Regional Water Board Adopts Cutting-Edge Water Quality Protections

Regional Water Board Adopts Cutting-Edge Water Quality Protections

May 9, 2006

For more information, please contact: Larry Evans, EPIC, 707-476-8340

Santa Rosa, CA — In a long-overdue decision, the North Coast Regional Water Quality Control Board (Regional Water Board) adopted Watershed-Wide Waste Discharge Requirements (WWWDRs) for the Pacific Lumber Company (PL) in the Elk River and Freshwater Creek watersheds of Humboldt County. The WWWDRs are designed to control sediment pollution from logging operations in the drainages, which have resulted in severe nuisance flooding over the past 15 years. EPIC Executive Director Larry Evans characterized the decision as a first step in achieving recovery for the watersheds. “After two decades of PL dumping its costs of doing business onto the public and public trust resources, it was high time for the agency to act,” he stated. “This approach represents the state of the art in watershed protection with empirical limits on sediment and peak-flow discharges from logging. These are significant policy wins, even if the on-the-ground implication is less than was warranted.”

Elk River and Freshwater Creek, which spill into Humboldt Bay on either side of Eureka, have become filled with sediment, reducing channel capacity by up to 65 percent. Both are designated as “impaired” under the Clean Water Act by the EPA. In addition to the frequent and persistent flooding suffered by neighbors of the infamous timber giant, destruction of wells and domestic water supplies as well as damage to cars, homes and farms has been the result of the irresponsible management practices. Salmon and steelhead, including species listed under state and federal endangered species laws, have been harmed as well.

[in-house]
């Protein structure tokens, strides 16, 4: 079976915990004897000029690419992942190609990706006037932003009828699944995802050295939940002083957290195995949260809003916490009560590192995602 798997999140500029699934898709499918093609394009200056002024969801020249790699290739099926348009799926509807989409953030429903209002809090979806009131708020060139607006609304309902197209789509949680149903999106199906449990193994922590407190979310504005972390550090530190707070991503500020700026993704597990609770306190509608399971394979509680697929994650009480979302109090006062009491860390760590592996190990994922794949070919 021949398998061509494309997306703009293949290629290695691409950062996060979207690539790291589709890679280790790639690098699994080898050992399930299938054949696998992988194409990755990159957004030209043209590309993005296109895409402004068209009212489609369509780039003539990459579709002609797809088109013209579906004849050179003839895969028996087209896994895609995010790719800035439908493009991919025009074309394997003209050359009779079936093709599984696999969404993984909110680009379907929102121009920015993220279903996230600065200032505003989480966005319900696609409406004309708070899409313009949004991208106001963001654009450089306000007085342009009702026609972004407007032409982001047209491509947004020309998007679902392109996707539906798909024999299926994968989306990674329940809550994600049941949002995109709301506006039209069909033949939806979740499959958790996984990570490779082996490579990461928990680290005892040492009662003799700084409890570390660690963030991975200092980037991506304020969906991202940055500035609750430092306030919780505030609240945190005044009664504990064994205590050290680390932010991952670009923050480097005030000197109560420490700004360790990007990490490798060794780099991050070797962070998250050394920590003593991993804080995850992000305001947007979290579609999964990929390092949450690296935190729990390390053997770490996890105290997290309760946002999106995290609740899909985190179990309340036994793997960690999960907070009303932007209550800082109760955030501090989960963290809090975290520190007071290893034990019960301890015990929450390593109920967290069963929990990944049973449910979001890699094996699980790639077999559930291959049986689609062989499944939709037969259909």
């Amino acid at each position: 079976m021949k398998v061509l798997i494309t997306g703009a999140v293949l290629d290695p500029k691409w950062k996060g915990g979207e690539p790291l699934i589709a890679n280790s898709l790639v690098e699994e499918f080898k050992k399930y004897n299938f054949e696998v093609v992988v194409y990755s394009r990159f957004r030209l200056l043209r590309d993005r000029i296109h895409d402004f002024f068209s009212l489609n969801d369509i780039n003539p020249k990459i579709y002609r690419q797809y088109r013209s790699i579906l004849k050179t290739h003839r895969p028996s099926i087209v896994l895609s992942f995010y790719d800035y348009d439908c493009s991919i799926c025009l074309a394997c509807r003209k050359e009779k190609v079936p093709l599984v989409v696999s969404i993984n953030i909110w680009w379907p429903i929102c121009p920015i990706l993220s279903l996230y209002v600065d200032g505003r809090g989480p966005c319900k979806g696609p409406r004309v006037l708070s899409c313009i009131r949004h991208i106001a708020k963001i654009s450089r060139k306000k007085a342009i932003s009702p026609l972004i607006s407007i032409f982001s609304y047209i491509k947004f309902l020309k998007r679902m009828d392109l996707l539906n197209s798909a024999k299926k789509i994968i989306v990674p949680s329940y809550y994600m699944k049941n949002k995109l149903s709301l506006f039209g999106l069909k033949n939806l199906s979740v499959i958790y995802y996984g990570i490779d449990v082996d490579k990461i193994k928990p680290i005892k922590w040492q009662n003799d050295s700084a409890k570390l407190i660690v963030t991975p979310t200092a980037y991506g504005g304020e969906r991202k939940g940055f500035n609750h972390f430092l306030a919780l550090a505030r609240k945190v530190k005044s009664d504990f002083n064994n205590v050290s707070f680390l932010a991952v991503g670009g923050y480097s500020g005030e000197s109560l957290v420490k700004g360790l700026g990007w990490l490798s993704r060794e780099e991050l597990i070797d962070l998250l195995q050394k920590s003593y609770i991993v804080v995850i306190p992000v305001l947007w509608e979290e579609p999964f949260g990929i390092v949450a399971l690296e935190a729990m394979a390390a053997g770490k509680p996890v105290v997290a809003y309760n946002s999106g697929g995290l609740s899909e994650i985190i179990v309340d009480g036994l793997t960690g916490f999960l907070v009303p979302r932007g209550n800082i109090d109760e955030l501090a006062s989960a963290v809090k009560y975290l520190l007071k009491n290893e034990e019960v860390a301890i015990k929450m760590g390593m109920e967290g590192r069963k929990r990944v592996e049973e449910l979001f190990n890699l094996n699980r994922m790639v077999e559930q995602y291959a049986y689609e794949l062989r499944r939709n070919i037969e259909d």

This decision caps a nearly nine-year odyssey to obtain relief by residents and conservationists, including numerous public hearings and exhaustive scientific studies in the face of persistent obstruction tactics by the company seeking to maintain extremely high logging levels.

Area residents were disappointed in the ruling, which amended Regional Water Board staff recommendations by allowing increased potential acreage limits. However, the increased acreages were offset by a zero discharge standard for “sediment discharge above 125 percent of background level of sediment load” according to the approved Board resolutions. This standard means that absolutely no additional sediments may be delivered into the creeks without an enforceable monitoring program approved by the Regional Water Board Executive Officer. According to Evans, “After waiting nine long years for even these minimal controls on PL pollution, we are determined to achieve the recovery mandated by state and federal water quality laws.”

Among the other provisions of the Regional Water Board rulings is an endorsement of action by staff to enforce existing Cleanup and Abatement Orders (CAO). Some of the CAOs currently issued to PL are delinquent and fines of $1000 per day could be levied. PL’s potential liability could amount to hundreds of thousands of dollars in fines for these delinquent orders.